[Heritage] Oregon Heritage News 2009-12-01

Heritage Info heritage.info at state.or.us
Tue Dec 1 15:48:10 PST 2009

In this issue:
1.  Heritage Excellence Award nominations available
2.  Alameda house added to National Register
3.  Film follows Chinese cemetery journey
4.  Museum to offer sneak preview of new site
5.  Sesquicentennial bookazines offered for free
6.  Lead archivist position opening


Somewhere in communities all across the state there are examples of
excellence for efforts on behalf of Oregon's heritage, and the Oregon
Heritage Commission and State Historic Preservation Office wish to
recognize those individuals, businesses and organizations for such
outstanding efforts.

Nominations are encouraged for exceptional and meritorious work;
special consideration is given to the development of new ideas,
approaches and innovations in heritage-related activities. The Oregon
Heritage Excellence Awards are also intended to honor those who have
made the most from available resources and skills.

Award nominations should be postmarked no later than Jan. 20. A
complete nomination package, which includes an application and other
supporting material, is available at 
http://www.oregon.gov/OPRD/HCD/OHC/award_info.shtml . The site also
lists previous Heritage Excellence Award recipients.

The 2010 Oregon Heritage Excellence Awards will be presented at an
Oregon Heritage Regional Roundup April 9 by the Oregon Parks and
Recreation Department's Heritage Programs Division.


The State Historic Preservation Office has announced that the Edward
and Bertha Keller House in Portland’s Alameda neighborhood is
Oregon’s latest entry in the National Register of Historic Places.

Constructed in 1924, the Keller House is important as an example of the
early works of master designer Elmer E. Feig and the English Cottage
Revival style. Feig began his career in 1921 when he obtained a building
contractor license while employed by the City of Portland Buildings
Bureau as a plans examiner. Feig’s early work included a handful of
homes, but he quickly transitioned to apartment buildings where he
creatively merged a variety of European-revival styles such as Tudor,
Spanish Colonial, Mediterranean, and California Mission. Among his
commissions are 24 properties noted in the Portland Historic Resource
Inventory as “having architectural merit” and the National
Register-listed Spanish Colonial Revival-style Santa Barbara Apartments
built in 1928.

Oregon’s State Advisory Committee on Historic Preservation
recommended the building’s nomination in June 2009. More than 500
historic Portland properties are now listed in the National Register,
which is maintained by the National Park Service under the authority of
the National Historic Preservation Act of 1966. 

More information about the National Register and recent Oregon listings
is online at http://www.oregon.gov/OPRD/HCD/NATREG/index.shtml  


The Portland State University Friends of History will sponsor showing
of Ivy Lin's 2009 documentary "Come Together Home" at 7 p.m. Dec 4.
The showing will take place at the 5th Avenue Cinema, 510 SW Hall St.,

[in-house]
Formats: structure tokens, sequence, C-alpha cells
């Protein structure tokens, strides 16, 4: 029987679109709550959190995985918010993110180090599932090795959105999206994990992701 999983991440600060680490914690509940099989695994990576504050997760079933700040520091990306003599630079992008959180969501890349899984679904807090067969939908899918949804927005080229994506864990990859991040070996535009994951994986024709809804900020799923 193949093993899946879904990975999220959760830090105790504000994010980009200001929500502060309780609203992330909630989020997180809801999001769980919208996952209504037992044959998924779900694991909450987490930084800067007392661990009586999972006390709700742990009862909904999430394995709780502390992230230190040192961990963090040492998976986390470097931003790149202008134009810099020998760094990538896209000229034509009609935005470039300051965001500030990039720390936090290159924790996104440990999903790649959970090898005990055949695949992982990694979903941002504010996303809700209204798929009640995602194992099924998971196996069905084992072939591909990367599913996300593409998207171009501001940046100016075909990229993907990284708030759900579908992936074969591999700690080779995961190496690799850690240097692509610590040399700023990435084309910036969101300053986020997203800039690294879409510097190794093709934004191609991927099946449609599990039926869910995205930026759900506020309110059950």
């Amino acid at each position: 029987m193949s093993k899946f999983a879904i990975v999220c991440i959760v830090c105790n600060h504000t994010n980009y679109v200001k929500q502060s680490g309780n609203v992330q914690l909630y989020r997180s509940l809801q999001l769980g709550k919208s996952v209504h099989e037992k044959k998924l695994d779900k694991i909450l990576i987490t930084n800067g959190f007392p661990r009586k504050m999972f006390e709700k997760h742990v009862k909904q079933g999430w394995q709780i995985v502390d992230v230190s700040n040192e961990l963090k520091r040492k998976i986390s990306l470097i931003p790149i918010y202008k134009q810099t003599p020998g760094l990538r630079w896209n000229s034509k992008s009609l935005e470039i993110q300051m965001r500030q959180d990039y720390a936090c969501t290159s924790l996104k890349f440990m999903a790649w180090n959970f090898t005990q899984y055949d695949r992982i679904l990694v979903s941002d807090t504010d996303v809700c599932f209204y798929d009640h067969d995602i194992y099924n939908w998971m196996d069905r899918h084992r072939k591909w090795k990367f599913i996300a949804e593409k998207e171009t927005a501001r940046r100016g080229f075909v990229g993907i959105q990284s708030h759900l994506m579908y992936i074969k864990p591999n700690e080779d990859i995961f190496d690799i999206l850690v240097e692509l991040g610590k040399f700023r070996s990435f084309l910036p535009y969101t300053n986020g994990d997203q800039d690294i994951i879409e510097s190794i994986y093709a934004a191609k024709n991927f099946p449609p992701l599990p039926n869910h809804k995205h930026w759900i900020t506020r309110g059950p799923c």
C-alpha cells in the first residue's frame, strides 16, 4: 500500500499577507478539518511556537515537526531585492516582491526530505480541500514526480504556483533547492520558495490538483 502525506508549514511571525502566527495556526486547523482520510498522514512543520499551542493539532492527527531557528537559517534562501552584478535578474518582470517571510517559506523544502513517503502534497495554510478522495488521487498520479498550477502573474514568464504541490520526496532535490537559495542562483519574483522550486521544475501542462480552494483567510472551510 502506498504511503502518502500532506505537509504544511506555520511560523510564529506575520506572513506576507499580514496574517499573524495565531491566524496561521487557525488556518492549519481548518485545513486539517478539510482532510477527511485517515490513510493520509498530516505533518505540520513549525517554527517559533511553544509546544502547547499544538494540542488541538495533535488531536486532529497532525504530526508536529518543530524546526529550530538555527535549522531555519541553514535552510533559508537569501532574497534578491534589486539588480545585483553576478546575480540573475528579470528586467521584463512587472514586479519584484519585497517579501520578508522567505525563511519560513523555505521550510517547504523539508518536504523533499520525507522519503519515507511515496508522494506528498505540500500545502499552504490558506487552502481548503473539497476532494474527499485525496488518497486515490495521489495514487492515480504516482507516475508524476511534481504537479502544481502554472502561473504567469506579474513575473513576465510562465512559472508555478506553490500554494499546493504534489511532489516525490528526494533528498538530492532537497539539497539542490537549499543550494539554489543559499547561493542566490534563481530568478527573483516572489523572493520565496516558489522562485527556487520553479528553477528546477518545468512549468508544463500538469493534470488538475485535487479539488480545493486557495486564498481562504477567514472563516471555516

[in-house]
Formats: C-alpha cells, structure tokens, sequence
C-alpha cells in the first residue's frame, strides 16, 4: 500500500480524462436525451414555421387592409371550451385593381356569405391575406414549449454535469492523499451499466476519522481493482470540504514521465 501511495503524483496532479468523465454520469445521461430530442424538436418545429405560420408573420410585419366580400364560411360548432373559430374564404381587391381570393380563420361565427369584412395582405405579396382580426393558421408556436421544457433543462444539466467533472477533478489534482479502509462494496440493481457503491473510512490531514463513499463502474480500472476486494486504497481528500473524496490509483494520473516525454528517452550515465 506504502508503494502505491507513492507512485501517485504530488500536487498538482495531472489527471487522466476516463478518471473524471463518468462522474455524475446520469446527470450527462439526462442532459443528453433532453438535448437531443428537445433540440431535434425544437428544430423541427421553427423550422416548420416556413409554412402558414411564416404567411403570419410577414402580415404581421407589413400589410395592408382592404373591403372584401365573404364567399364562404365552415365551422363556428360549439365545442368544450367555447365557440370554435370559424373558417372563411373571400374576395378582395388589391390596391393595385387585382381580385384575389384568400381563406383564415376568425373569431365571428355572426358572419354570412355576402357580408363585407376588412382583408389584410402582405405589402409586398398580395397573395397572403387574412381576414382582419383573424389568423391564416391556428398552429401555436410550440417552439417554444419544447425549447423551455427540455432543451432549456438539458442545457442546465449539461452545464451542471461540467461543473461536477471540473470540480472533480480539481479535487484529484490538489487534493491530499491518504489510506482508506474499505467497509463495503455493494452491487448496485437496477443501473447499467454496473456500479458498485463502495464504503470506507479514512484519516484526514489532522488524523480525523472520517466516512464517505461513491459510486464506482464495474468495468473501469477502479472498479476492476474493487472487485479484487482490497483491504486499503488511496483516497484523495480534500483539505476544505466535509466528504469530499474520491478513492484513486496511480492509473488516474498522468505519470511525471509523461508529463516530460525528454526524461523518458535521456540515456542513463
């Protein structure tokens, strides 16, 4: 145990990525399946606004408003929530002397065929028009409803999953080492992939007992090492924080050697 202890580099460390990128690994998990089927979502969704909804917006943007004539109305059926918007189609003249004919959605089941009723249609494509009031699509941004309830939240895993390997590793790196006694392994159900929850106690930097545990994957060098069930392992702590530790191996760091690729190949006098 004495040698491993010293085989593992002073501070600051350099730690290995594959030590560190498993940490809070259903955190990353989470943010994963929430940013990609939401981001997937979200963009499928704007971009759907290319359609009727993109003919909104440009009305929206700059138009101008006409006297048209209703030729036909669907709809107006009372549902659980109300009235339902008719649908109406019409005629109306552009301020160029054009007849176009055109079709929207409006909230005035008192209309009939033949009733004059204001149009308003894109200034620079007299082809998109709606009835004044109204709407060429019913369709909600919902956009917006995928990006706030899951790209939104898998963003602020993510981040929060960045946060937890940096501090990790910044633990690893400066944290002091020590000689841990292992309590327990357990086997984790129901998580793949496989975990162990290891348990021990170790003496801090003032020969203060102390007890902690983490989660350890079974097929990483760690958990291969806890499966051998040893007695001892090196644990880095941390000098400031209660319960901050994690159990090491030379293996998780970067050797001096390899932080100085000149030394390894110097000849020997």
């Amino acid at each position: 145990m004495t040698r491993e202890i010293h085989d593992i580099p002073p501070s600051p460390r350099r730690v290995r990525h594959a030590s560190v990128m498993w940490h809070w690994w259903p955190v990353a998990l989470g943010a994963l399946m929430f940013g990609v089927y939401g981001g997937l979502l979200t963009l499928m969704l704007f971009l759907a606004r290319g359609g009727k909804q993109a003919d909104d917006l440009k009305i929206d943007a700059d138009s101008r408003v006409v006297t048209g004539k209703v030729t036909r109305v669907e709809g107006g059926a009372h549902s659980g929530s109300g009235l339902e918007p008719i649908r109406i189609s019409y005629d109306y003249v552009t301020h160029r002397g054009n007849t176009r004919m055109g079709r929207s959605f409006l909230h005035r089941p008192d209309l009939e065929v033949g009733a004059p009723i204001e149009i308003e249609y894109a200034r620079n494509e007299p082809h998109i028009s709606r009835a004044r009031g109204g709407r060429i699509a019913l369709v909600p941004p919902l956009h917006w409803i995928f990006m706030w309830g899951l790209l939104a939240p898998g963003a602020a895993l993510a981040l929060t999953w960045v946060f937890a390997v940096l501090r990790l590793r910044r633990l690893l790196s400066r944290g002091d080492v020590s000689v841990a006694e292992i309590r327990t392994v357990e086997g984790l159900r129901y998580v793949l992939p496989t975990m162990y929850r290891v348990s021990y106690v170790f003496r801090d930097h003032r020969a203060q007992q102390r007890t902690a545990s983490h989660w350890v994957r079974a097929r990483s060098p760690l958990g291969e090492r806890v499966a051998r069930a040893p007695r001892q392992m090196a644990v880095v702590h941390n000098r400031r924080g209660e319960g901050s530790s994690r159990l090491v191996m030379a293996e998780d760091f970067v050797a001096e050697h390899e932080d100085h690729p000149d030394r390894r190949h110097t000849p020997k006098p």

Portland. A discussion with the director will follow the showing of the
film which is free and open to the public. 
The first wave of Chinese immigrants started to arrive in Portland in
1850, working as railroad workers, launderers, loggers and cannery
workers. Their work and industry helped to build the city of Portland
and the state of Oregon. The documentary "Come Together Home" retraces
the final journey of disinterred remains of early Chinese immigrants
from Portland to Hong Kong, as taken by Lin herself. 
The first Chinese burial ground in Portland was situated in Block 14 in
Lone Fir Cemetery.   Block 14 is a fenced-off area of gravel and dirt;
most of the remains were exhumed and shipped back to China in 1928 and
1949. Lin made a trip to China via Hong Kong to learn what happened to
the remains, and in the process learned about the contributions made to
Oregon by early Chinese immigrants.
The Friends of History is a group of volunteers who believe that the
Department of History at PSU offers a strong program worthy of community
attention and support.  For more information, visit


The Oregon Jewish Museum is moving to 1953 NW Kearney St. The official
opening date will be Dec. 20, but leaders, workers and board members of
heritage organizations are invited to attend a tour and light buffet
Dec. 18 of the new facility. To reserve a space, contact 503-226-3600 or
judy at ojm.org    


The final Oregon 150 bookazines that feature more than 120 pages of
articles and photographs of Oregon's history are being offered free to
museums and other cultural heritage organizations. 

Reservations Northwest and the Oregon Parks and Recreation Department
will send boxes of bookazines to your organization for free. Each box
contains 38 copies of the publication. Only full boxes will be shipped.
To place your order, send an email to sheri.miller at state.or.us saying
how many boxes you would like and where you would like them shipped.

Supplies are limited.


The Oregon Shakespeare Festival is seeking an experienced archivist who
will be responsible for both the management of our archives and the
on-going archival work associated with them. Applications are due Dec.
15. For more information, visit
Oregon Heritage News is a service of the Oregon Heritage Commission,
which can be contacted at heritage.info at state.or.us 

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